Manuscripts/Mixed Material Interview with Robert E. Barbour
The thing that really bothered me though, that I found worrisome, was that they had to write an evaluation on every student. The Brits have the inconvenient tradition of writing honest evaluations, they can say critical things and at that time they could say critical things about one's wife. They didn't hesitate: Mr. Jones cannot spell, Mr. Jones writes very badly, Mr. Jones's tie is always crooked. They could say whatever they thought relevant to his career prospects, but it would not be damaging to the extent it is in ours. If Mr. Smith is a promising candidate but cannot spell he would be yanked out and taught to spell and put back into the stream to go on. So the thought of them writing a candid evaluation of their American student was not something I welcomed; I much would have preferred that they write an American style one. The fact that I sometimes didn't make it to the morning lecture before 10:10, as the commandant remarked one day when I arrived, I thought might be something that they would choose to observe. But they didn't; it worked out okay. Nonetheless, that was always a little cloud on the horizon. Fortunately they were not as honest as they might have been.
Q: Was there a British military mindset that you found interesting or that gave you help later on in understanding how another power looks at things?
BARBOUR: One thing was that I did not really know what a class society the British society is. The group I was with was a class group; they represented a certain class. Some of them represented a higher element within it, very society oriented, but those who came from working class backgrounds were no longer working class. One with whom I became very good friends, an admiral, was born into a very poor family but somehow a wealthy man took an interest in him as a boy and saw to it that he went to a good public school. The result was that when he left there with the right accent, the right education, the right formation, he was more or less alienated from his family, they no longer spoke the same language. The other thing was that these were people who had a very broad perspective, they could converse, and they did converse, some of them quite eloquently, on the subjects of interest to them. Although I said that they didn't read after a certain period they had enough of a basic culture, a deep and very broad cultural endowment, so that they were very impressive individuals.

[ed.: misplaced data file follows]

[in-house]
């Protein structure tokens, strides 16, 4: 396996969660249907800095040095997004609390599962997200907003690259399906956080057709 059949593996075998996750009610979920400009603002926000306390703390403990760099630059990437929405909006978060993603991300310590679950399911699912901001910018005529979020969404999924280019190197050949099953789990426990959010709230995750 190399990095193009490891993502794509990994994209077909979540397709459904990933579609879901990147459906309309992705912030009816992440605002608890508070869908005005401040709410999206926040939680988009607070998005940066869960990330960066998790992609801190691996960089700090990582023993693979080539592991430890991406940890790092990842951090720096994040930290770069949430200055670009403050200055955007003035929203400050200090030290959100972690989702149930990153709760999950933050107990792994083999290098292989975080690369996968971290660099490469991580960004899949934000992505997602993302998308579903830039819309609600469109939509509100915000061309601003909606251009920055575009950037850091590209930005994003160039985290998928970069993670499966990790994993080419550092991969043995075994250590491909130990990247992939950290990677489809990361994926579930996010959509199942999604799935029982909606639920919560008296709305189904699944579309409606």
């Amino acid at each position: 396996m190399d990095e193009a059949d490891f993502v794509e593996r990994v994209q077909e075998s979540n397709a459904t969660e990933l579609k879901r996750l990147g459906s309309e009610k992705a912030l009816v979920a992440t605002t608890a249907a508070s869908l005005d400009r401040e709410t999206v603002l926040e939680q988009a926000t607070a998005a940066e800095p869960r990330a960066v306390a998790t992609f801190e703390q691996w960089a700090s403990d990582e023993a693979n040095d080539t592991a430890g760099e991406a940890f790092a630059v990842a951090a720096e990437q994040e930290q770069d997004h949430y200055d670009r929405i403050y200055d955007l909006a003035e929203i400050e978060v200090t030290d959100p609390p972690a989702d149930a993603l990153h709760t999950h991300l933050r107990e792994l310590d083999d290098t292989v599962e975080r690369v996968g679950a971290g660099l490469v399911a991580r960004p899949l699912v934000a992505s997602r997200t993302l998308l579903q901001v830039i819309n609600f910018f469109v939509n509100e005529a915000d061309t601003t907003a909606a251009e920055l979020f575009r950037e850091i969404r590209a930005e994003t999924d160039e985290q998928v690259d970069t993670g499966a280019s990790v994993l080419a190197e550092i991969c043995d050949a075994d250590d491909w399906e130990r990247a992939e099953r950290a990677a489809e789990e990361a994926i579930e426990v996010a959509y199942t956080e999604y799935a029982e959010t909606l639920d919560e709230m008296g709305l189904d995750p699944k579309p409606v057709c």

Q: How did they view the United States and our role?
BARBOUR: So far as I could tell the United States was for them a given, their closest ally, a country with which they were accustomed to working, some had been on exchange programs and in joint headquarters. We were a given; I did not detect any time snide remarks. We were viewed as a friend and ally.
Q: I assume at the time you were looking at the Soviet Union as the enemy?